Why Glenn Beck Is the Perfect Pitchman for the Tea Party's Deranged Ideas About US History
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From then on, the ideal of the assertion and protection of individual rights was regularly bound up with racial demonology. Anglo genocidal campaigns against and land theft from Native Americans, for instance, contributed to the influential theories concerning property of John Locke, who before Beck arrived on the scene, was considered “America’s philosopher,” the man most associated with the notion of God-given inalienable individual rights and restricted government.
Once such theories were formulated, they were then used to further justify dispossession, contributing, as law professor Howard Berman put it, to the “Americanization of the law of real property.” The nineteenth century was known for a frenzied speculative capitalism that generated staggering inequality. At the same time, eliminationist wars that drove Indian removal, the illegal invasion of Mexico by the United States in 1846, and the ongoing subjugation of African Americans helped stabilize the Daniel Boone-like image of a disciplined, propertied, white male self -- and did so by contrasting it with racial enemies who were imagined to be unbridled (like the speculative capitalists), but also abject and property-less.
The Civil War cemented the metaphor whereby the free individual was defined by (and endangered by) his opposite, the slave, and has been used ever since to frame conflicts that often, on the surface at least, don’t seem to be about race at all. It’s a point nicely illustrated recently by Dale Robertson, a prominent Tea Party organizer, who carried a sign at a rally that read: “Congress = Slaveowner, Taxpayer = Niggar.” Beck, for his part, has identified ACORN, the Service Employees International Union or SEIU, the census, and the healthcare bill, among other threats, as laying the foundation for a “modern-day slave state” in which, of course, his overwhelmingly white following could be reduced to the status of slaves. As to progressives, he has said that, “back in Samuel Adams' day, they used to call them tyrants. A little later I think they were also called slave owners, people who encourage you to become more dependent on them.”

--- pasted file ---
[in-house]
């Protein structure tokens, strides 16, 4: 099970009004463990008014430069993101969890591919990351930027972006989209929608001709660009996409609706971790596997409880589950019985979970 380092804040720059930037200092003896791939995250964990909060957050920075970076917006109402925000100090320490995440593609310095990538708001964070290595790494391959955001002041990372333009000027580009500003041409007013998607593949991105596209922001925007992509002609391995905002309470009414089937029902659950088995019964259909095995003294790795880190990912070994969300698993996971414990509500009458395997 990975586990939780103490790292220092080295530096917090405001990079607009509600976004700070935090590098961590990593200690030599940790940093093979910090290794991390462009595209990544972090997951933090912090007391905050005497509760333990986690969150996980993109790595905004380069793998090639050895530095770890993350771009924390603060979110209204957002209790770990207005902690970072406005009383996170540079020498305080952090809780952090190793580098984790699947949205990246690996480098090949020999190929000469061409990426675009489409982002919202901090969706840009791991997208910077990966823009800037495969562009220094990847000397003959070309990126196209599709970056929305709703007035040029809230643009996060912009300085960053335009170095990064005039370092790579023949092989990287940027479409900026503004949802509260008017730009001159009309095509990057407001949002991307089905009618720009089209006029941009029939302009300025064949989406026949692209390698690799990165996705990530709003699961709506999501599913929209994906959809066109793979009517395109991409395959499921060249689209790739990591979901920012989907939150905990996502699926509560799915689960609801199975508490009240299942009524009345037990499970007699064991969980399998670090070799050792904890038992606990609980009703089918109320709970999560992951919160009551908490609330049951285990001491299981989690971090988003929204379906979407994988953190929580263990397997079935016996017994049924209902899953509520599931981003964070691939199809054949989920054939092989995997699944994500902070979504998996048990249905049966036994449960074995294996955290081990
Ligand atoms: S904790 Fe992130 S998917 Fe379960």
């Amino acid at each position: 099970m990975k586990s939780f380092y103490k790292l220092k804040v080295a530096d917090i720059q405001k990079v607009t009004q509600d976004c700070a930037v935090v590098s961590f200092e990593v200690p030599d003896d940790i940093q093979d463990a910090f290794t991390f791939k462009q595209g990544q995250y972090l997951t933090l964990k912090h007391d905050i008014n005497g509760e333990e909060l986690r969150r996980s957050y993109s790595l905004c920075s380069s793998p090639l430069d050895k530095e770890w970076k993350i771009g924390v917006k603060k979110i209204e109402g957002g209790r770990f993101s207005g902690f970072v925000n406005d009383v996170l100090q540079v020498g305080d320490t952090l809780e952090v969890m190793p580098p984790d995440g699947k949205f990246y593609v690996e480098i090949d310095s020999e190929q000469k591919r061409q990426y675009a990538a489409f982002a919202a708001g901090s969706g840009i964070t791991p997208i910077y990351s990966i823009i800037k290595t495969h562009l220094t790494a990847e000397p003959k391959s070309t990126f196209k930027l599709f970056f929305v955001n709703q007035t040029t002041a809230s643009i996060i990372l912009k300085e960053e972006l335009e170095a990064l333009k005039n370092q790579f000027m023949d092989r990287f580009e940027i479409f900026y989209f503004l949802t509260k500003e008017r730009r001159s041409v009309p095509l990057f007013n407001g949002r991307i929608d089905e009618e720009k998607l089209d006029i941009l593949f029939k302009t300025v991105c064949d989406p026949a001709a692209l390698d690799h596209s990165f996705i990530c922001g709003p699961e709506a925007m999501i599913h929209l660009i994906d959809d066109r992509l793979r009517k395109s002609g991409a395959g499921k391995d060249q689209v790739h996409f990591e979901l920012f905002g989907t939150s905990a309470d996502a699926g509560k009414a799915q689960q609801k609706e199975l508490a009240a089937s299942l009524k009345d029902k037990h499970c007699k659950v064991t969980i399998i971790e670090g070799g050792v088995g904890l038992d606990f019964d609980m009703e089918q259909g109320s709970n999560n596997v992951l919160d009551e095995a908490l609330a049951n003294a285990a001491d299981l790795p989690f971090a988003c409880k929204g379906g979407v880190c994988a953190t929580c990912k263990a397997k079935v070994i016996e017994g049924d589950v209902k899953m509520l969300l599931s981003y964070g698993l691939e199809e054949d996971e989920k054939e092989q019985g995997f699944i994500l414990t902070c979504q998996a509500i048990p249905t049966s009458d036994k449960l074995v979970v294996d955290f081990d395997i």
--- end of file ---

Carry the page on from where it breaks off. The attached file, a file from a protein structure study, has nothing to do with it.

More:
Sometimes, though, it really is just about race: “Obama’s Plan,” announced one placard at a Wisconsin Tea Party gathering, would lead to “White Slavery.”
When Tea Partiers say “Obama is trying to turn us into something we are not,” as one did recently on cable TV, they are not wrong. It’s an honest statement, acknowledging that attempts to implement any government policies to help the poor would signal an assault on American exceptionalism, defined by Beck and likeminded others as extreme individualism.
The issue is not really the specific content of any particular policy. As any number of frustrated observers can testify, it is no use pointing out that, say, the healthcare legislation that passed is fundamentally conservative and similar to past Republican healthcare plans, or that Obama has actually lowered taxes for most Americans, or that he gets an F rating from the Brady Campaign to Prevent Gun Violence. The issue is the idea of public policy itself, which, for many on the right, violates an ideal of absolute individual rights.
In other words, any version of progressive taxation, policy, and regulation, no matter how mild, or for that matter, of social “justice” and the “common good” -- qualities the Texas School Board recently deleted from its textbook definition of “good citizenship” -- are not simply codes for race. They are race. To put it another way, individual supremacy has been, historically speaking, white supremacy.
This helps explain why it is impossible for the anti-Obama backlash to restrain its Tourette-like references to the Civil War to frame its fight, or its rhetorical spasms invoking secession and nullification, or its urge to carry Confederate flags as well as signs equating taxpayers with slaves. That America’s first Black president’s first major social legislation was health care -- something so intimately, even invasively about the body, the place where the social relations of race are physically inscribed (and recorded in differential mortality rates) -- pushed the world-turned-upside-down carnival on display every night on Fox News, where the privileged fancy themselves powerless, another step toward the absurd.